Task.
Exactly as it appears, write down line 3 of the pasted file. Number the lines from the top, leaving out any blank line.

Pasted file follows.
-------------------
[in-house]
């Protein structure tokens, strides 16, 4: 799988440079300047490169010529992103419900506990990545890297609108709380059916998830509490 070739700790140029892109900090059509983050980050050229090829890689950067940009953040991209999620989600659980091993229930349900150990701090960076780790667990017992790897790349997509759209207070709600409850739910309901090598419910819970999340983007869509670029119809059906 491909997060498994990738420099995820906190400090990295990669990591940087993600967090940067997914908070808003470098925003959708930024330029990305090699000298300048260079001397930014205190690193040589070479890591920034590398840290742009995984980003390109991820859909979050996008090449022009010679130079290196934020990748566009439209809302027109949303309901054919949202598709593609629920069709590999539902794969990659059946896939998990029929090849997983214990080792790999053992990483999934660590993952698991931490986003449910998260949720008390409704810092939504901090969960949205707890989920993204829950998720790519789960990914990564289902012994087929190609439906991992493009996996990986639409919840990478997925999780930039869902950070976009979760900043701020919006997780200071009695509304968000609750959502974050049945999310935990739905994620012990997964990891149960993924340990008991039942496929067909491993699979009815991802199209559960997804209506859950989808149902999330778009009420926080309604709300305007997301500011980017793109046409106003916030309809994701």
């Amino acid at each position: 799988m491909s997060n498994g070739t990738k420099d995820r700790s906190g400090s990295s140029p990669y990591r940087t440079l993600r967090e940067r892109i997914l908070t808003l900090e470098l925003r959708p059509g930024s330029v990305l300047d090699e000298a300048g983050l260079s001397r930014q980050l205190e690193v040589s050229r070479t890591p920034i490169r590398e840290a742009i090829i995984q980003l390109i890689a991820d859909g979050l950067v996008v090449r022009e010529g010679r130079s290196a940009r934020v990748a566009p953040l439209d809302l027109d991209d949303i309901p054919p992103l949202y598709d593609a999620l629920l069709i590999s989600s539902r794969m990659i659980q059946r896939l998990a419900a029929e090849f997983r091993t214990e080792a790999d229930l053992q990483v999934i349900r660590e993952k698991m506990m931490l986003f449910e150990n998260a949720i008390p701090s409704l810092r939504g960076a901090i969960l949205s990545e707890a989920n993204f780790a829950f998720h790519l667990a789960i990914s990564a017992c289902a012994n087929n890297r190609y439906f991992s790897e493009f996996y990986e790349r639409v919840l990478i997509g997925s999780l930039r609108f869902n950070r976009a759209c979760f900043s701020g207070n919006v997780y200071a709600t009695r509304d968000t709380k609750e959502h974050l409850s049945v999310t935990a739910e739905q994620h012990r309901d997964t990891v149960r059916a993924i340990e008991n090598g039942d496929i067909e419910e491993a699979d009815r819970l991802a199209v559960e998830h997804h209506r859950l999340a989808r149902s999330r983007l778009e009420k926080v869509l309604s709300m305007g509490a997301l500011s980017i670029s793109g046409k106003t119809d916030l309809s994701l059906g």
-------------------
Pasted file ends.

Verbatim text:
């Amino acid at each position: 799988m491909s997060n498994g070739t990738k420099d995820r700790s906190g400090s990295s140029p990669y990591r940087t440079l993600r967090e940067r892109i997914l908070t808003l900090e470098l925003r959708p059509g930024s330029v990305l300047d090699e000298a300048g983050l260079s001397r930014q980050l205190e690193v040589s050229r070479t890591p920034i490169r590398e840290a742009i090829i995984q980003l390109i890689a991820d859909g979050l950067v996008v090449r022009e010529g010679r130079s290196a940009r934020v990748a566009p953040l439209d809302l027109d991209d949303i309901p054919p992103l949202y598709d593609a999620l629920l069709i590999s989600s539902r794969m990659i659980q059946r896939l998990a419900a029929e090849f997983r091993t214990e080792a790999d229930l053992q990483v999934i349900r660590e993952k698991m506990m931490l986003f449910e150990n998260a949720i008390p701090s409704l810092r939504g960076a901090i969960l949205s990545e707890a989920n993204f780790a829950f998720h790519l667990a789960i990914s990564a017992c289902a012994n087929n890297r190609y439906f991992s790897e493009f996996y990986e790349r639409v919840l990478i997509g997925s999780l930039r609108f869902n950070r976009a759209c979760f900043s701020g207070n919006v997780y200071a709600t009695r509304d968000t709380k609750e959502h974050l409850s049945v999310t935990a739910e739905q994620h012990r309901d997964t990891v149960r059916a993924i340990e008991n090598g039942d496929i067909e419910e491993a699979d009815r819970l991802a199209v559960e998830h997804h209506r859950l999340a989808r149902s999330r983007l778009e009420k926080v869509l309604s709300m305007g509490a997301l500011s980017i670029s793109g046409k106003t119809d916030l309809s994701l059906g």